Following a report by a member of staff, Coffs Harbour City Council officers discovered Giant Devil’s Fig plants growing along a roadside near Coffs Harbour last week.

The officers immediately removed the many plants, found in two separate locations and ranging in size from small seedlings to large adults.

Coffs Harbour City Council senior weeds inspector Alan Wray said it was the first detection of Giant Devil’s Fig recorded at Coffs Harbour.


“We are seeking the assistance of community members to play their part in protecting the rich biodiversity of the region,” Mr Wray said.

“The seriousness of the threat to our bushland cannot be overstated. We share a similar climate to the other locations in the world where this plant has devastated the natural environment.

“Due to the size of the plants, we know there will be more in the area and we need the assistance of our community to find them.”

Giant Devil’s Fig (Solanum chrysotrichum) is a native of Central America and was introduced to the Far North Coast of New South Wales about 35 years ago.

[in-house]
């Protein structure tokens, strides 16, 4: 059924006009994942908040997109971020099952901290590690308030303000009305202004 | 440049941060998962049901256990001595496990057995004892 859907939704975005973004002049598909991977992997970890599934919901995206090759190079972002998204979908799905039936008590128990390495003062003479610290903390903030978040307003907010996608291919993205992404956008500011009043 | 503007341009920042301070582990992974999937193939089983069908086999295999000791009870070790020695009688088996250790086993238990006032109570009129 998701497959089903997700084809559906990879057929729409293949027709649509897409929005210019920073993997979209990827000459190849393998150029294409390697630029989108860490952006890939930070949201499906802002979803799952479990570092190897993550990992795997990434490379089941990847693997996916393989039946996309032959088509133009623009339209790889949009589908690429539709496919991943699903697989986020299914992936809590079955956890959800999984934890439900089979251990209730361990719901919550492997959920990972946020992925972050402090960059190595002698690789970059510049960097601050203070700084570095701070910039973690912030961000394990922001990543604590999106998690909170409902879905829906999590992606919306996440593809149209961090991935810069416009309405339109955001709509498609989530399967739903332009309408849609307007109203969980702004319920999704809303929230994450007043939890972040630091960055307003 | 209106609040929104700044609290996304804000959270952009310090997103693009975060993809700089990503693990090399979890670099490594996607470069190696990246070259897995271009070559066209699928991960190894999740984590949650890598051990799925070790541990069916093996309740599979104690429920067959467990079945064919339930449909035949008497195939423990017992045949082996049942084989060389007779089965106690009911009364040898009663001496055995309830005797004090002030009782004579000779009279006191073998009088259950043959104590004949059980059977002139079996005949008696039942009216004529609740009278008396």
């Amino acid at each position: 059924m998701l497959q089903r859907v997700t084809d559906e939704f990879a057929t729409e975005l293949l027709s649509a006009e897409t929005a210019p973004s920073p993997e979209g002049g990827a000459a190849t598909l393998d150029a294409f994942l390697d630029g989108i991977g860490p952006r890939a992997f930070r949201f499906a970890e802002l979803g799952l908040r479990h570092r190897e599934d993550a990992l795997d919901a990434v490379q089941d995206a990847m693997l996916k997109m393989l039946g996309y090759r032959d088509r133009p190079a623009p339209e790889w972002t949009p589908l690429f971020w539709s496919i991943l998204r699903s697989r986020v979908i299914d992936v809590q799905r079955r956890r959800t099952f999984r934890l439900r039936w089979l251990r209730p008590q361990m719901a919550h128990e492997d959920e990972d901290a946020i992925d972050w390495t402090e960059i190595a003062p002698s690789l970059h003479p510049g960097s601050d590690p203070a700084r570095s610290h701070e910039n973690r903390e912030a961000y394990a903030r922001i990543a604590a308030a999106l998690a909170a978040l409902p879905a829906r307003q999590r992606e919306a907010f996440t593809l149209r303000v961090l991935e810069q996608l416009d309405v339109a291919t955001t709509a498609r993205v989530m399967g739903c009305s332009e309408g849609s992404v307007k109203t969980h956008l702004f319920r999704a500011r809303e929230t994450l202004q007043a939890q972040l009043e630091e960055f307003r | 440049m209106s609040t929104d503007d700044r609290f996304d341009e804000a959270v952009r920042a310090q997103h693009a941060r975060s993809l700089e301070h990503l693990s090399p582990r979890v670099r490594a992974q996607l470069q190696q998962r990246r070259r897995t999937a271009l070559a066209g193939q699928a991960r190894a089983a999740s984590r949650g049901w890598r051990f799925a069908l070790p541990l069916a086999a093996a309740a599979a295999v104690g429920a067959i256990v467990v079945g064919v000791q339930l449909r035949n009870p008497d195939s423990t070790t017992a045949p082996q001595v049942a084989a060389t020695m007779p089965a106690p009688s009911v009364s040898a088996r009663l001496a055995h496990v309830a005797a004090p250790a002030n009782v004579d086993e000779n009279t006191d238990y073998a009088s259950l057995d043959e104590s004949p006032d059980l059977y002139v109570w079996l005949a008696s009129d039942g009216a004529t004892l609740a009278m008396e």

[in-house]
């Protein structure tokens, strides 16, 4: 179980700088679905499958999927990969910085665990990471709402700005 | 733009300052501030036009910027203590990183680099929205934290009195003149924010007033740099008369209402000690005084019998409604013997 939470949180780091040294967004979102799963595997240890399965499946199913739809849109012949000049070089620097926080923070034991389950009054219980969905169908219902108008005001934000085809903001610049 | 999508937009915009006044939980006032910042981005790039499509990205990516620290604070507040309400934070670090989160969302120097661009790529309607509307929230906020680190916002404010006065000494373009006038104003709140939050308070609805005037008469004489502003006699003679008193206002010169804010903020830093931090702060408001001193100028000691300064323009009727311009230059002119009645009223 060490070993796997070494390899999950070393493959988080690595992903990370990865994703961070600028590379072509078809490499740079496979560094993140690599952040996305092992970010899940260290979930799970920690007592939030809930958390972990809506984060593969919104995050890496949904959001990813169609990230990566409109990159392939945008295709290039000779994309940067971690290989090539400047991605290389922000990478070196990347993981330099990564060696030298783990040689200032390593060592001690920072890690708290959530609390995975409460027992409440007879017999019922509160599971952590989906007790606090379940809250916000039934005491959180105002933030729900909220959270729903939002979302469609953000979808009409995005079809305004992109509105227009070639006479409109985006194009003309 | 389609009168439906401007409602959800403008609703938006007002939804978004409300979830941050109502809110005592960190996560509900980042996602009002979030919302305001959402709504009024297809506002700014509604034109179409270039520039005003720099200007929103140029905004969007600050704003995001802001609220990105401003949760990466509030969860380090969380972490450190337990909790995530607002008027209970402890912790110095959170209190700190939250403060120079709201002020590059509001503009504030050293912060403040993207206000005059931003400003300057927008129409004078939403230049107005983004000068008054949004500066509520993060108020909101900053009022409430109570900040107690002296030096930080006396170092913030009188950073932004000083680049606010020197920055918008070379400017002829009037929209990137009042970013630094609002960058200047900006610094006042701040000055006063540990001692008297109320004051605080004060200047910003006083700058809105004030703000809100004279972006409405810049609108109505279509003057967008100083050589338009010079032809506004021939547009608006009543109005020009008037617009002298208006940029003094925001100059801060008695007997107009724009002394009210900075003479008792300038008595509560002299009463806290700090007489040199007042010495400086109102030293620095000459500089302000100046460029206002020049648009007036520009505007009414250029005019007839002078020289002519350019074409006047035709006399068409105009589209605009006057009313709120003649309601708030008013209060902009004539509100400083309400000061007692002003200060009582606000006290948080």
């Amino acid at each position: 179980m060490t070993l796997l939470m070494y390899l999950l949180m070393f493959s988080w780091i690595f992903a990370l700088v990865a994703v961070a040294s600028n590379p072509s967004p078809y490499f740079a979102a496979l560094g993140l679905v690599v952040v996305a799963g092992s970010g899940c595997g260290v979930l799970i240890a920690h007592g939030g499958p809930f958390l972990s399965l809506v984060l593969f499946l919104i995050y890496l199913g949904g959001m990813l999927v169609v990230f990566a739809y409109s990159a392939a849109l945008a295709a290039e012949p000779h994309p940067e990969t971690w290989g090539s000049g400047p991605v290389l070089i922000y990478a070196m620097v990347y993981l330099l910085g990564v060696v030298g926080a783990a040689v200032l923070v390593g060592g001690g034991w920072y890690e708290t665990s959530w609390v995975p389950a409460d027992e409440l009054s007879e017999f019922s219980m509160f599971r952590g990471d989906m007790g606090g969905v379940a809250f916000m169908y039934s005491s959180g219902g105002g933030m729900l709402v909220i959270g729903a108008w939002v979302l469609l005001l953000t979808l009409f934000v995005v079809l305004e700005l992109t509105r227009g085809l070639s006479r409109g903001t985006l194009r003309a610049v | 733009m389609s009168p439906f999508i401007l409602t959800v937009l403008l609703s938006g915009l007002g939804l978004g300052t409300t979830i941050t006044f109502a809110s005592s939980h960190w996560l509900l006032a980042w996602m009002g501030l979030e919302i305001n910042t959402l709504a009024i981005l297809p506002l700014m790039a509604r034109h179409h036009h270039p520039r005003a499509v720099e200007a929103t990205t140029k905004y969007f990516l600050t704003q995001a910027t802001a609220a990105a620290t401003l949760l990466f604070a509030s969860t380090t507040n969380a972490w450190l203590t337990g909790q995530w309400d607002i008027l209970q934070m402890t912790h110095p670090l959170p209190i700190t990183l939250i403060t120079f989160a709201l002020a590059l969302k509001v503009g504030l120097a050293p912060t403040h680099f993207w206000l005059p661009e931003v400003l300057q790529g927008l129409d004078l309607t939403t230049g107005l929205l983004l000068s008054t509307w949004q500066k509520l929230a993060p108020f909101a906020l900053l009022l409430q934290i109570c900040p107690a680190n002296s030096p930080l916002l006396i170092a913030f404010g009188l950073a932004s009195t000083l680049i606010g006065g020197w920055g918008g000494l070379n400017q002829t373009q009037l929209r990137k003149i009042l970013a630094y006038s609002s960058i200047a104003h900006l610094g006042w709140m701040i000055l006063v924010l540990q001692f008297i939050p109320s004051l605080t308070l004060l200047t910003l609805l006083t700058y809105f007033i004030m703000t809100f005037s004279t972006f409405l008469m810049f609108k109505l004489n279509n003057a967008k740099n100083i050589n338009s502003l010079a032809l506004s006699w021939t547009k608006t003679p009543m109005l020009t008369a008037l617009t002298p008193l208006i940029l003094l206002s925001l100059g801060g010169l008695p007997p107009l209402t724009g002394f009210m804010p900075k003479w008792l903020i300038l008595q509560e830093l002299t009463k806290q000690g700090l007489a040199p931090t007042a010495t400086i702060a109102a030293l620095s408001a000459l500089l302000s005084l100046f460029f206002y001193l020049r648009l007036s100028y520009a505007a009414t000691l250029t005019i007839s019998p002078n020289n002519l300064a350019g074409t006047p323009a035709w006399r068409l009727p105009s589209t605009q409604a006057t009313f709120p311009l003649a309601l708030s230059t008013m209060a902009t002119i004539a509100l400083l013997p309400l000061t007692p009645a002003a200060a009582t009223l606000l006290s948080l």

It has been spread extensively by birds and bats to become one of the most serious weed threats on the North Coast.

A member of the Solanaceae family, it is a tall perennial shrub, three metres to four metres high, with a similar growth habit to wild tobacco.

It has thorns similar to a rose plant and long distinct rusty coloured hairy stems and petioles.

The broad ovate lobed leaves finish in a distinct point.  The leaves are hairy on the underside.  The fruit is similar to wild tobacco.

Anyone knowing the location of Giant Devil’s Fig plants is encouraged to contact Coffs Harbour City Council on 6648 4880.  Alternatively, people can report the weed on our Report a Weed form or via .

For more information on Giant Devil’s Fig and other high-priority weeds in the area, view its listing in our weeds database, see our Brochures page or .